For the most up to date information on COVID-19 please visit the Department of Health website. Learn more about how the AIHW is assisting the COVID-19 response and how our other work is affected. Our Covid-19 related resources page includes a list of some existing resources which may be useful when researching issues related to COVID-19.
Australia's medical workforce increased by just over 6% between 1995 and 1999, compared with a population increase of 4.7%, according to the latest figures released today by the Australian Institute of Health and Welfare (AIHW).
This resulted in a slight rise in the supply of medical practitioners from 260 per 100,000 people in 1995 to 264 per 100,000 in 1999.
Most of this growth was for specialists, (rising from 85.8 to 89.7 per 100,000). In contrast, GPs remained steady at 110 per 100,000 population.
Medical Labour Force 1999 shows there were 50,329 Australians employed and practising in medicine.
In 1999 the ACT, South Australia and New South Wales had the highest rate with 333, 291 and 285 medical practitioners per 100,000 population respectively. Supply was about the same as the national rate in the Northern Territory (263 per 100,000), but lower in Tasmania (257), Victoria (256), Western Australia (241) and Queensland (233).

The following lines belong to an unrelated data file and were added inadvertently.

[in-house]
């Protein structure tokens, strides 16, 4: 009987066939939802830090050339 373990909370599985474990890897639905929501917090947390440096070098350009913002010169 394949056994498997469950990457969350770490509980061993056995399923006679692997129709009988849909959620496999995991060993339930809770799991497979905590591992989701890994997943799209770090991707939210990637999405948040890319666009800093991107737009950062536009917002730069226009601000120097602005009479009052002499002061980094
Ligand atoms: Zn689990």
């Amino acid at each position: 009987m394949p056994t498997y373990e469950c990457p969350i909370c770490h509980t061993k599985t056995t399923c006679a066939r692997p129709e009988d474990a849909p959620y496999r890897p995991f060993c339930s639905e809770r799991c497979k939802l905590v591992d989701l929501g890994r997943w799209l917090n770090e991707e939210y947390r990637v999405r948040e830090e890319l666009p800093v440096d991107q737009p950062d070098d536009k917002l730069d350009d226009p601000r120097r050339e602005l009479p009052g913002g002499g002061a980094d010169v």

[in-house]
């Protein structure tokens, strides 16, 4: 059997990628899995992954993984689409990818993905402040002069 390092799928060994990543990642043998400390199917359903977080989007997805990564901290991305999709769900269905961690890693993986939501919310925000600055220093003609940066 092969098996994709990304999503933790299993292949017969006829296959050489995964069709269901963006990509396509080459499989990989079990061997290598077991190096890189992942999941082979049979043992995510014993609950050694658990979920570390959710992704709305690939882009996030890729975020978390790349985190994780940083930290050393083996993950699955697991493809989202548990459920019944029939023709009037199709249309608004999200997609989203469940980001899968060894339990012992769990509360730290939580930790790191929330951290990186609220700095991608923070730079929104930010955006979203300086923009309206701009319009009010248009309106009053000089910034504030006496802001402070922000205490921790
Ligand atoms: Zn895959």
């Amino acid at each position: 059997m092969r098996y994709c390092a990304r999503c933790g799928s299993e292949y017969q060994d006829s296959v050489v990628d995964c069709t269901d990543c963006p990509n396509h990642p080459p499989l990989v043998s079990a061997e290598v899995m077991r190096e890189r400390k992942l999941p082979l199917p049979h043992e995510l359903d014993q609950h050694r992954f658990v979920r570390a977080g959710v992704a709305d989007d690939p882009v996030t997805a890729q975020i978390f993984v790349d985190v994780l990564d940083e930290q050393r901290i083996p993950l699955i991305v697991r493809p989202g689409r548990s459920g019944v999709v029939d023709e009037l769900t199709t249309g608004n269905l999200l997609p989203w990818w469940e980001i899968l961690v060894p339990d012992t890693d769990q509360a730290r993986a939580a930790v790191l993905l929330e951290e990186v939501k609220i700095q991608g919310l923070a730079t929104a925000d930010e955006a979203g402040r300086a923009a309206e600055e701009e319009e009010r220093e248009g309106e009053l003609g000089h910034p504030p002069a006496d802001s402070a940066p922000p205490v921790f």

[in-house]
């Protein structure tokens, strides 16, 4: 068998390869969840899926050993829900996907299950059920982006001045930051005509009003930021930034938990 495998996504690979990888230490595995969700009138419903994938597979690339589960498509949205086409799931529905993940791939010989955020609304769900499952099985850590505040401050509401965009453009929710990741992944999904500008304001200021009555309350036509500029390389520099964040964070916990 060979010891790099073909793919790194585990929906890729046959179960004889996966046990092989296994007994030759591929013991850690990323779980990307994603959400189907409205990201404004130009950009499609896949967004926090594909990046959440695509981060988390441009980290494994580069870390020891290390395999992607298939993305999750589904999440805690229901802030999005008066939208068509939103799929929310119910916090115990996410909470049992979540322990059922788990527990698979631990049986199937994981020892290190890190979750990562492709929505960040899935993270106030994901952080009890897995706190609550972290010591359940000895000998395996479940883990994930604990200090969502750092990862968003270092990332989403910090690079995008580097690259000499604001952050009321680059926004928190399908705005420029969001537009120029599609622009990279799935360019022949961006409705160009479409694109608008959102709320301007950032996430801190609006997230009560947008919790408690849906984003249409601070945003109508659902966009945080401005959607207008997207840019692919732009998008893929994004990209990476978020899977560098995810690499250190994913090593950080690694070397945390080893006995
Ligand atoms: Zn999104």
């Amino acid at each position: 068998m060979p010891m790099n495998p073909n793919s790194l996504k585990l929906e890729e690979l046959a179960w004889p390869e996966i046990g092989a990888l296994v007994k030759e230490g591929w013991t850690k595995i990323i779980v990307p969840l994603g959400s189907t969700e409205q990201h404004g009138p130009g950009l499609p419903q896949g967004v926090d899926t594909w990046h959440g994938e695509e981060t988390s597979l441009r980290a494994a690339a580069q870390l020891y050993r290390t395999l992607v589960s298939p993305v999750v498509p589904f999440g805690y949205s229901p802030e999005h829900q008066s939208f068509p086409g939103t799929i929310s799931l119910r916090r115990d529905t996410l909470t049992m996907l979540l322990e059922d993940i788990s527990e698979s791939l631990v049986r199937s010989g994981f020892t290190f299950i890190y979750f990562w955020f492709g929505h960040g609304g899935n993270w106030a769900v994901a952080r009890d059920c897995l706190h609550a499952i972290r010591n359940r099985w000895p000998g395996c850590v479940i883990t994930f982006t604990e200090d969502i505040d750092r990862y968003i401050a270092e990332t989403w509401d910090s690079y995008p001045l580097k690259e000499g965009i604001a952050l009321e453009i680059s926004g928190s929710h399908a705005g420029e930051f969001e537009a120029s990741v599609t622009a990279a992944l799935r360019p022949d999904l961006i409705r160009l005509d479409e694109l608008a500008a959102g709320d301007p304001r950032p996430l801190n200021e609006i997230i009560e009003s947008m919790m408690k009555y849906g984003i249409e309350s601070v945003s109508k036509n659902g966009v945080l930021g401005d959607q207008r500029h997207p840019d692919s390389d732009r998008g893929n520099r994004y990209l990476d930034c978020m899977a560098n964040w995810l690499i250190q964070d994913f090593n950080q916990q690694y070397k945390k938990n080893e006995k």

The pattern for GPs was different across geographical regions: supply remained fairly steady in capital cities and small rural centres, fell in other metropolitan areas and rose in all other areas.
Head of the AIHW's Labour Force and Rural Health Unit, Glenice Taylor, said that the nature of Australia's medical workforce had changed over recent years.
'Our medical practitioners are getting older and are working fewer hours', Ms Taylor said. 'There are also about 15% more women in the medical workforce than in 1995, and their numbers are likely to climb with continuing increases in female medical students'
In 1995, the average age of medical practitioners was 45.8 years-this shifted to 47.7 years in 1999.
The average hours worked by medical practitioners fell from 48.2 to 45.6 per week, and the proportion working 50 hours or more dropped from 53% to 47% over that period.
There was a decrease in hours worked across all regions. Primary care practitioners in remote areas, however, worked longer hours on average than those in other areas - about 51 hours per week in both years.
The workload of these doctors may have been higher but for a large increase in the number of locums in remote areas (from 7.4 to 13.7 per 100 GPs), contrary to a small national decrease from 9.2 to 8.9 per 100 GPs.
Temporary resident doctors continue to play a role in areas of need. In 1999-2000 there were 2,372 overseas-trained doctors who entered Australia on a temporary visa, more than double the number in 1995-96 (980).
While there was an increase in the number of doctors from 260 per 100,000 population in 1995 to 264 per 100,000 1999, there was a decrease in the number of full-time equivalent practitioners (FTE) per 100,000 over that period.
Based on a working week of 35 hours, in 1999 there was an equivalent of 344 medical practitioners per 100,000 population. This compares with 358 FTE per 100,000 population in 1995.
21 February 2003
We'd love to know any feedback that you have about the AIHW website, its contents or reports.
The browser you are using to browse this website is outdated and some features may not display properly or be accessible to you. Please use a more recent browser for the best user experience.